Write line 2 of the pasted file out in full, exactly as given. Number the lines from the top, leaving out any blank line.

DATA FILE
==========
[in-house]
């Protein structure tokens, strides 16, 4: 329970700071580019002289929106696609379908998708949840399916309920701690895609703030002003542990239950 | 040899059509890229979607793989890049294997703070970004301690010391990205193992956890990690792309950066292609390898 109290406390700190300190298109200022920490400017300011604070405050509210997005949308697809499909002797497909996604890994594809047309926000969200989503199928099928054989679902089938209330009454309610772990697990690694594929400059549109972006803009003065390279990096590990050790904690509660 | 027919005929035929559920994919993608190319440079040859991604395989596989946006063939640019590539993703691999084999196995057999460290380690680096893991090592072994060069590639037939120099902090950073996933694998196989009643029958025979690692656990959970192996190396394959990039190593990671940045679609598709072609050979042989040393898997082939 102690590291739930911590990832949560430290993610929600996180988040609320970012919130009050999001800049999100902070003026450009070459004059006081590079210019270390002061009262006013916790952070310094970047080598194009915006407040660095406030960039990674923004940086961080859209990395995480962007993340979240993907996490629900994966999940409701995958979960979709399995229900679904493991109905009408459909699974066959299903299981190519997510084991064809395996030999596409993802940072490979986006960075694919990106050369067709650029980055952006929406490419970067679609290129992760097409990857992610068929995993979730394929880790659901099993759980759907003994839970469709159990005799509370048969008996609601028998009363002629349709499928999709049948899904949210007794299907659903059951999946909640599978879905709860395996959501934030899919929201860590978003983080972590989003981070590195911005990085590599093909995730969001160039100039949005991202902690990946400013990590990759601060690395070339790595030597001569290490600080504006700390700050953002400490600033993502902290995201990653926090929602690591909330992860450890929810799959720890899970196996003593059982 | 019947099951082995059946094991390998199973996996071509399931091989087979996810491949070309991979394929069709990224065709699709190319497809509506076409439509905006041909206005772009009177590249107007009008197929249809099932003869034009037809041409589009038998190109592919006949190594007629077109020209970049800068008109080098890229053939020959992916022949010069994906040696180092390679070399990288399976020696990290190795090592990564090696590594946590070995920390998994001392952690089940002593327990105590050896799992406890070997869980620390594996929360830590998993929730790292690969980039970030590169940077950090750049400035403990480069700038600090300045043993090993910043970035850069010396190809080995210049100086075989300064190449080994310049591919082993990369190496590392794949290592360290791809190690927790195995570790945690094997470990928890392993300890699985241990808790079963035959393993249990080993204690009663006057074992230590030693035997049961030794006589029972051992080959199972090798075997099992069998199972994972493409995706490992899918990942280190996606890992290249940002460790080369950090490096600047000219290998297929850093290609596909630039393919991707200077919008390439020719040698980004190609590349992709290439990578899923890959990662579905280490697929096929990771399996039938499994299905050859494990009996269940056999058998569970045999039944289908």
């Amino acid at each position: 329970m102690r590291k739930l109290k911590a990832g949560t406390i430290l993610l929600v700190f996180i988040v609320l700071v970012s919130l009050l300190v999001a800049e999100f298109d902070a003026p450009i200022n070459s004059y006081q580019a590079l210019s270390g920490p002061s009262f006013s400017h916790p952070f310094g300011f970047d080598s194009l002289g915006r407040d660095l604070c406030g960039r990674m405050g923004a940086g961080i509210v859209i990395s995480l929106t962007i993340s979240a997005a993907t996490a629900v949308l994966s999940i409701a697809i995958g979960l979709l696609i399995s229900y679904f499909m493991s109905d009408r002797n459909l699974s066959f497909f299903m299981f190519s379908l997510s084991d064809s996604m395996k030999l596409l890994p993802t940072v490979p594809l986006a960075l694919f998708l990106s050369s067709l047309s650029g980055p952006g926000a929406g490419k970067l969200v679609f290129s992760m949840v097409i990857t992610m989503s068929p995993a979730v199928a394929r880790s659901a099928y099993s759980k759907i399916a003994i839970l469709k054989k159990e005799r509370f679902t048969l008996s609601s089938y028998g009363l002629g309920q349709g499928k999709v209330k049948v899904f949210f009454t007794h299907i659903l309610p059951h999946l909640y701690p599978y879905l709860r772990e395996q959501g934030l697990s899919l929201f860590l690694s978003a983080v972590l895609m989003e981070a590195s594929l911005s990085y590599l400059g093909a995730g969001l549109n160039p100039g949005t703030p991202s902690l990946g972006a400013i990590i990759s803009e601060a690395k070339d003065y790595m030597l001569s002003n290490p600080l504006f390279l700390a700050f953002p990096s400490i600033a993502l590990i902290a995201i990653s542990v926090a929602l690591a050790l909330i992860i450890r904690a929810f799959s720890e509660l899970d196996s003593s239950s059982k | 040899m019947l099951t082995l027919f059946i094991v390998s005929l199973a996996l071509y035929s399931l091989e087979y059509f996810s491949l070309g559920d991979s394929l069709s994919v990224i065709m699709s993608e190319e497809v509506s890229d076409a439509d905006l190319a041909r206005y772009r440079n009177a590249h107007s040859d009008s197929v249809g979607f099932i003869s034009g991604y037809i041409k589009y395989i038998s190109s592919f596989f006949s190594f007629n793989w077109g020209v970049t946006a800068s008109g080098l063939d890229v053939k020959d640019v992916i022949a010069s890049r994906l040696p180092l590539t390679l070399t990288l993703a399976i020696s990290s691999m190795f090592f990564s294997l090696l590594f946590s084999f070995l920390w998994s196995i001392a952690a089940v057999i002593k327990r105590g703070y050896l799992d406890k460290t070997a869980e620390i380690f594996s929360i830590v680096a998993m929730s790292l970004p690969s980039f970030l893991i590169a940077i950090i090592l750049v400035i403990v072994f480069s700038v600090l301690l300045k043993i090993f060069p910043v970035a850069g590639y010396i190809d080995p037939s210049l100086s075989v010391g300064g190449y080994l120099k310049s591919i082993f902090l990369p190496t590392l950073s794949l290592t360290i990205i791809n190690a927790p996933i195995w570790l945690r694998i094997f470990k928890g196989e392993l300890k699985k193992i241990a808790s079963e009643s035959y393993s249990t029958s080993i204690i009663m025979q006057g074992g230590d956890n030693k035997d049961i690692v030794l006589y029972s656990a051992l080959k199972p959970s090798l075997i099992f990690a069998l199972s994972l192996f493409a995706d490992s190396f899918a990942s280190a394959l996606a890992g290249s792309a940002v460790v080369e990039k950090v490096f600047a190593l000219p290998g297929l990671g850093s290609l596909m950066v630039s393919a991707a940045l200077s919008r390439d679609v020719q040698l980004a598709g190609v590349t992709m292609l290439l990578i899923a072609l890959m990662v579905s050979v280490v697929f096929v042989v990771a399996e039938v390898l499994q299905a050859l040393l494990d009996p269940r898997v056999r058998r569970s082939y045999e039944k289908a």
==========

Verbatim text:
């Protein structure tokens, strides 16, 4: 329970700071580019002289929106696609379908998708949840399916309920701690895609703030002003542990239950 | 040899059509890229979607793989890049294997703070970004301690010391990205193992956890990690792309950066292609390898 109290406390700190300190298109200022920490400017300011604070405050509210997005949308697809499909002797497909996604890994594809047309926000969200989503199928099928054989679902089938209330009454309610772990697990690694594929400059549109972006803009003065390279990096590990050790904690509660 | 027919005929035929559920994919993608190319440079040859991604395989596989946006063939640019590539993703691999084999196995057999460290380690680096893991090592072994060069590639037939120099902090950073996933694998196989009643029958025979690692656990959970192996190396394959990039190593990671940045679609598709072609050979042989040393898997082939 102690590291739930911590990832949560430290993610929600996180988040609320970012919130009050999001800049999100902070003026450009070459004059006081590079210019270390002061009262006013916790952070310094970047080598194009915006407040660095406030960039990674923004940086961080859209990395995480962007993340979240993907996490629900994966999940409701995958979960979709399995229900679904493991109905009408459909699974066959299903299981190519997510084991064809395996030999596409993802940072490979986006960075694919990106050369067709650029980055952006929406490419970067679609290129992760097409990857992610068929995993979730394929880790659901099993759980759907003994839970469709159990005799509370048969008996609601028998009363002629349709499928999709049948899904949210007794299907659903059951999946909640599978879905709860395996959501934030899919929201860590978003983080972590989003981070590195911005990085590599093909995730969001160039100039949005991202902690990946400013990590990759601060690395070339790595030597001569290490600080504006700390700050953002400490600033993502902290995201990653926090929602690591909330992860450890929810799959720890899970196996003593059982 | 019947099951082995059946094991390998199973996996071509399931091989087979996810491949070309991979394929069709990224065709699709190319497809509506076409439509905006041909206005772009009177590249107007009008197929249809099932003869034009037809041409589009038998190109592919006949190594007629077109020209970049800068008109080098890229053939020959992916022949010069994906040696180092390679070399990288399976020696990290190795090592990564090696590594946590070995920390998994001392952690089940002593327990105590050896799992406890070997869980620390594996929360830590998993929730790292690969980039970030590169940077950090750049400035403990480069700038600090300045043993090993910043970035850069010396190809080995210049100086075989300064190449080994310049591919082993990369190496590392794949290592360290791809190690927790195995570790945690094997470990928890392993300890699985241990808790079963035959393993249990080993204690009663006057074992230590030693035997049961030794006589029972051992080959199972090798075997099992069998199972994972493409995706490992899918990942280190996606890992290249940002460790080369950090490096600047000219290998297929850093290609596909630039393919991707200077919008390439020719040698980004190609590349992709290439990578899923890959990662579905280490697929096929990771399996039938499994299905050859494990009996269940056999058998569970045999039944289908």